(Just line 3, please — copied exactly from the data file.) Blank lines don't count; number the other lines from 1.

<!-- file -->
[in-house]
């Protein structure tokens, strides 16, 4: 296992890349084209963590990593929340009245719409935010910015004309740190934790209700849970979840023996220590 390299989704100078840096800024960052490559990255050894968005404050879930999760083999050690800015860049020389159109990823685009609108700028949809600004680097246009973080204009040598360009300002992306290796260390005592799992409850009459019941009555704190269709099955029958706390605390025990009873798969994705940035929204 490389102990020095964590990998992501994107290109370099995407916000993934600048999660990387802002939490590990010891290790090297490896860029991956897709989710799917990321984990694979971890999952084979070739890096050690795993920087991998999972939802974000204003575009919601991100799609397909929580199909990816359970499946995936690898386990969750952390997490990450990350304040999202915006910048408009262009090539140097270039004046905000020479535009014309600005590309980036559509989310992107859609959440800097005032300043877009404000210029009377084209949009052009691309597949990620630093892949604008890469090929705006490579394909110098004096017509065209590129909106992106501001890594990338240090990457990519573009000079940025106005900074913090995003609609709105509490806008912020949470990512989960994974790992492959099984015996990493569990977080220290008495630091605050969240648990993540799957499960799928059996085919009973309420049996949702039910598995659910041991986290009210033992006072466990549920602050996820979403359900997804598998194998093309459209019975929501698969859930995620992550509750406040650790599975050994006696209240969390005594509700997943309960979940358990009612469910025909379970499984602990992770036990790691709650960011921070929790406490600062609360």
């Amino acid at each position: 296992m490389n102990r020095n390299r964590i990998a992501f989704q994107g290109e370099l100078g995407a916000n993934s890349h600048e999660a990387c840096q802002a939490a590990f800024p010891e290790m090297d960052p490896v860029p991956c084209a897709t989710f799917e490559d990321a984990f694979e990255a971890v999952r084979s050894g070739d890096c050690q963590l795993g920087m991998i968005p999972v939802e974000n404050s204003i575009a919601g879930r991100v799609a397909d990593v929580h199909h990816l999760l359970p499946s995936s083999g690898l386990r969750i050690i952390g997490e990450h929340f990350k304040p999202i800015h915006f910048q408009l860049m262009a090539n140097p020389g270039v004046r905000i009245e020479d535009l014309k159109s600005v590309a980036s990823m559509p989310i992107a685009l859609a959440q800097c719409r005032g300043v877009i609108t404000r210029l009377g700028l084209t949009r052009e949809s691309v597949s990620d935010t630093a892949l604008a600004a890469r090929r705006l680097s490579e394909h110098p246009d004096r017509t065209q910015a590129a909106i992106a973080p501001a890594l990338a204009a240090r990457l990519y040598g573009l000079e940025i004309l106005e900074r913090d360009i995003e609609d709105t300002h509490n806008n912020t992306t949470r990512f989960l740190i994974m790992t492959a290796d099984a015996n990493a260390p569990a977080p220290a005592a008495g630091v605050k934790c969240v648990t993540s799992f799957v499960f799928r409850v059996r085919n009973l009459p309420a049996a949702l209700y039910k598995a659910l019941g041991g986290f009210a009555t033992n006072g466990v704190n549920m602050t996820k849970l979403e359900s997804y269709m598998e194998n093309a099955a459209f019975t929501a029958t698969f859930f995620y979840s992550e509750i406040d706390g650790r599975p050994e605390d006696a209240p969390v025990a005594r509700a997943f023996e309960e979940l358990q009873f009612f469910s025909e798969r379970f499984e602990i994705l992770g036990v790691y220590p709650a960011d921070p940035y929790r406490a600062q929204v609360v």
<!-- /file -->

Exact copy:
């Amino acid at each position: 296992m490389n102990r020095n390299r964590i990998a992501f989704q994107g290109e370099l100078g995407a916000n993934s890349h600048e999660a990387c840096q802002a939490a590990f800024p010891e290790m090297d960052p490896v860029p991956c084209a897709t989710f799917e490559d990321a984990f694979e990255a971890v999952r084979s050894g070739d890096c050690q963590l795993g920087m991998i968005p999972v939802e974000n404050s204003i575009a919601g879930r991100v799609a397909d990593v929580h199909h990816l999760l359970p499946s995936s083999g690898l386990r969750i050690i952390g997490e990450h929340f990350k304040p999202i800015h915006f910048q408009l860049m262009a090539n140097p020389g270039v004046r905000i009245e020479d535009l014309k159109s600005v590309a980036s990823m559509p989310i992107a685009l859609a959440q800097c719409r005032g300043v877009i609108t404000r210029l009377g700028l084209t949009r052009e949809s691309v597949s990620d935010t630093a892949l604008a600004a890469r090929r705006l680097s490579e394909h110098p246009d004096r017509t065209q910015a590129a909106i992106a973080p501001a890594l990338a204009a240090r990457l990519y040598g573009l000079e940025i004309l106005e900074r913090d360009i995003e609609d709105t300002h509490n806008n912020t992306t949470r990512f989960l740190i994974m790992t492959a290796d099984a015996n990493a260390p569990a977080p220290a005592a008495g630091v605050k934790c969240v648990t993540s799992f799957v499960f799928r409850v059996r085919n009973l009459p309420a049996a949702l209700y039910k598995a659910l019941g041991g986290f009210a009555t033992n006072g466990v704190n549920m602050t996820k849970l979403e359900s997804y269709m598998e194998n093309a099955a459209f019975t929501a029958t698969f859930f995620y979840s992550e509750i406040d706390g650790r599975p050994e605390d006696a209240p969390v025990a005594r509700a997943f023996e309960e979940l358990q009873f009612f469910s025909e798969r379970f499984e602990i994705l992770g036990v790691y220590p709650a960011d921070p940035y929790r406490a600062q929204v609360v």